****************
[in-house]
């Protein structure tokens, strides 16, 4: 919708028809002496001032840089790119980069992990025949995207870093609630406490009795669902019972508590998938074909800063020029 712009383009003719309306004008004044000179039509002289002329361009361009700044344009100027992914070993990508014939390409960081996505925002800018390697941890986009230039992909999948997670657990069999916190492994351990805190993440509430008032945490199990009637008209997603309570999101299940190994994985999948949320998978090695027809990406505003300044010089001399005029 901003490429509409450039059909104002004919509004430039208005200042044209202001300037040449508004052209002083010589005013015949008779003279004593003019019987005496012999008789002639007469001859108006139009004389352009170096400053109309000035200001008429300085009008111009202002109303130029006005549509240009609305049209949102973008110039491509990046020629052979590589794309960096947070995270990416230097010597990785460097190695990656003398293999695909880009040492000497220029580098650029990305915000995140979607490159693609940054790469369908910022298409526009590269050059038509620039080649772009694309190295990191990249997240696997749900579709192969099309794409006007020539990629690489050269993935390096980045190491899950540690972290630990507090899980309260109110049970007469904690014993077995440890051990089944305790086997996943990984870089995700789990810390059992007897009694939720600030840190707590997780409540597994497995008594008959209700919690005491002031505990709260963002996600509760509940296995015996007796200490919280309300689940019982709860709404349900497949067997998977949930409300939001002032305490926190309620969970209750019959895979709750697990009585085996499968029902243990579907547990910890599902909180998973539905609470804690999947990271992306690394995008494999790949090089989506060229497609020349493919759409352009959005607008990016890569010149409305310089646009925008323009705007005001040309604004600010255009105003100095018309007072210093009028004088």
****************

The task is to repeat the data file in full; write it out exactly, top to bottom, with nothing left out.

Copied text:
[in-house]
């Protein structure tokens, strides 16, 4: 919708028809002496001032840089790119980069992990025949995207870093609630406490009795669902019972508590998938074909800063020029 712009383009003719309306004008004044000179039509002289002329361009361009700044344009100027992914070993990508014939390409960081996505925002800018390697941890986009230039992909999948997670657990069999916190492994351990805190993440509430008032945490199990009637008209997603309570999101299940190994994985999948949320998978090695027809990406505003300044010089001399005029 901003490429509409450039059909104002004919509004430039208005200042044209202001300037040449508004052209002083010589005013015949008779003279004593003019019987005496012999008789002639007469001859108006139009004389352009170096400053109309000035200001008429300085009008111009202002109303130029006005549509240009609305049209949102973008110039491509990046020629052979590589794309960096947070995270990416230097010597990785460097190695990656003398293999695909880009040492000497220029580098650029990305915000995140979607490159693609940054790469369908910022298409526009590269050059038509620039080649772009694309190295990191990249997240696997749900579709192969099309794409006007020539990629690489050269993935390096980045190491899950540690972290630990507090899980309260109110049970007469904690014993077995440890051990089944305790086997996943990984870089995700789990810390059992007897009694939720600030840190707590997780409540597994497995008594008959209700919690005491002031505990709260963002996600509760509940296995015996007796200490919280309300689940019982709860709404349900497949067997998977949930409300939001002032305490926190309620969970209750019959895979709750697990009585085996499968029902243990579907547990910890599902909180998973539905609470804690999947990271992306690394995008494999790949090089989506060229497609020349493919759409352009959005607008990016890569010149409305310089646009925008323009705007005001040309604004600010255009105003100095018309007072210093009028004088």